Third Pillar Of Islam: Zakat (Charity)

Explanation of the third pillar of Islam, zakat or compulsory charity. Spiritual aspects of charity and zakat. General view of Islam on money.

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Islam does not just encourage charity, but it also obliges every financially secure Muslim to pay zakat. To give alms to the needy is a characteristic feature of a Muslim, as well as the fulfillment of one of the five pillars of Islam. Zakat is considered as an "obligatory charity" - a duty of those whom Allah has endowed with wealth. Some, devoid of universal love, can only save wealth, and lend only when they see the benefits for themselves. Islam also calls for sharing with others and helping to become an independent and successful member of society.

In translation from Arabic zakat means "purification" - purification of the heart of greed. The love of wealth is quite natural, and therefore, one must have a strong faith in God in order to be ready to part with his property. Zakat is paid from various types of property - gold, silver, money, livestock, agricultural products, merchandise, and is given once a year, provided that the person owned this property throughout the year. Generally speaking, zakat is 2.5% of personal wealth.

Like prayer, zakat is worship. According to Islamic dogma, the true possessor of things is the Lord, and not man. Religion Islam condemns the accumulation of property only for the sake of increasing its status or significance. The mere acquisition of wealth will not add to the person's worth in either this or the next life. Islam teaches that the accumulated must be spent on one's own needs or the needs of others.

The Prophet Muhammad (peace and blessings of Allaah be upon him) said: "The son of Adam says:" My wealth, my wealth! "- but does it belong to you, O son of Adam, except what you ate, destroying it, or The clothes that you wore, worn to the limit, or what you gave as alms, leaving it (for yourself forever) ?! "

Money and Property in general is regarded as a gift from God. The Lord has endowed man with wealth and defined a portion of this wealth for the poor, so the poor have a right to their share.

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Zakat reminds a Muslim that his whole possession belongs to the Lord, and frees his heart from the love of money. It is important to remember that the believer pays zakat not because the Almighty needs it - He is beyond all need! The Gracious Allah promises a reward for helping the needy on the condition that the zakat will be paid in his name. When giving zakat, a person should not expect anything in return, he should not demand any worldly goods for himself, nor should he strive to be known as a patron and defender of the poor ... He has no right to hurt someone's feelings by providing material assistance, and also in no way The case can not be reminiscent of the assistance provided, forcing a person to feel humiliated.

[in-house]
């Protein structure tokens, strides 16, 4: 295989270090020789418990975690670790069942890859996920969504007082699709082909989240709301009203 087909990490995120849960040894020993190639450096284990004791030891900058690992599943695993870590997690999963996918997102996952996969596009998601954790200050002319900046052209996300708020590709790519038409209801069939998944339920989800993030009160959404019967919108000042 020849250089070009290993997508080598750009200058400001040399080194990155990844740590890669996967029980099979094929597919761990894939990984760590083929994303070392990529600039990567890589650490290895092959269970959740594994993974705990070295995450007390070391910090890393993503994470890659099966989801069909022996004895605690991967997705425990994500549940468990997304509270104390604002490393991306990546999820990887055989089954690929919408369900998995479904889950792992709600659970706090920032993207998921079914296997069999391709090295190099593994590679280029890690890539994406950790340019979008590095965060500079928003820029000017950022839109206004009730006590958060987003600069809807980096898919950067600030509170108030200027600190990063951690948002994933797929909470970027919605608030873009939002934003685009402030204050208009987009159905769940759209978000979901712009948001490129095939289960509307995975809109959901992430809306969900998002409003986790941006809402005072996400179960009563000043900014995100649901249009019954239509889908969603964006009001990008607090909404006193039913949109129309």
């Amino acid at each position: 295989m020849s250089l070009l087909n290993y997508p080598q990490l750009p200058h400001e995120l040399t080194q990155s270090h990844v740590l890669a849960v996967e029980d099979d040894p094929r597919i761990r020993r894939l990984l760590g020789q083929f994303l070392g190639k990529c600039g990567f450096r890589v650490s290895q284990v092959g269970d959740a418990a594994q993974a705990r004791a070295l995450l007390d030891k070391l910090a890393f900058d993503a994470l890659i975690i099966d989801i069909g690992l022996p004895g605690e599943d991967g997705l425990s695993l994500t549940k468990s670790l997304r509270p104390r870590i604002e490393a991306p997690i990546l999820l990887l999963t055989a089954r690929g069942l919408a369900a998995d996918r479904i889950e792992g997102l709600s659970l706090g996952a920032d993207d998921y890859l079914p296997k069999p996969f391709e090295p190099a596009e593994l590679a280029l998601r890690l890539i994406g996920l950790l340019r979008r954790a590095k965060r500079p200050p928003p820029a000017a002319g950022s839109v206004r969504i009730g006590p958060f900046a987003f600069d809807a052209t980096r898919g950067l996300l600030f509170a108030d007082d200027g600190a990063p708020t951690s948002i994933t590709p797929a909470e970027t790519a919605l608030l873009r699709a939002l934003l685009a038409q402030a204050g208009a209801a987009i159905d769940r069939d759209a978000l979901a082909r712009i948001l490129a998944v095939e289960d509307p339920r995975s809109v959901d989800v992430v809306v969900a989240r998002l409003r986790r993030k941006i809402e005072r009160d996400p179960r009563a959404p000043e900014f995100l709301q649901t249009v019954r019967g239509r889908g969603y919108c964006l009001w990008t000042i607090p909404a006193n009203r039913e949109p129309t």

Money given as zakat can only be used for certain purposes: to support the poor and needy, to free slaves and to help debtors, as the Holy Quran says (9:60). Arising more than 14 centuries ago, zakat and to this day is a form of social protection in Islamic countries.

Neither Jewish nor Christian writings elevate the liberation of the slave into the rank of worship. Among all religions, only Islam encourages believers to materially help slaves to regain their freedom, and if it is done for the sake of Allah - exalts liberation from slavery to the degree of worship.

During the caliphate, the collection and expenditure of zakat were the task of the state. In the modern Islamic world, this basically remains a matter for certain people; In only a few countries, to some extent, the state deals with zakat issues. Muslims of other countries distribute zakat through Islamic charity centers, mosques, or hand directly to those in need. Money is not collected during religious service and trays for offerings are not used; In some mosques there is a donation box. Anyone who wants to pay zakat can use it. Generally, it is preferable to engage in charity in secret, in order to keep the purity of intention - only for the sake of the Lord.

In addition to zakat, the Qur'an and the Hadiths (statements and actions of the Prophet Muhammad (peace and blessings of Allaah be upon him) pay great attention to another kind of charity - "sadaka", voluntary alms to the needy. Feed the hungry, clothe the naked, help the needy - it's all sadaqah. The more we help, the more God helps us. The more we give, the more the Lord will grant to us. When someone cares for others, the Lord takes care of him. Second Pillar Of Islam ;Prayer (Solat


 

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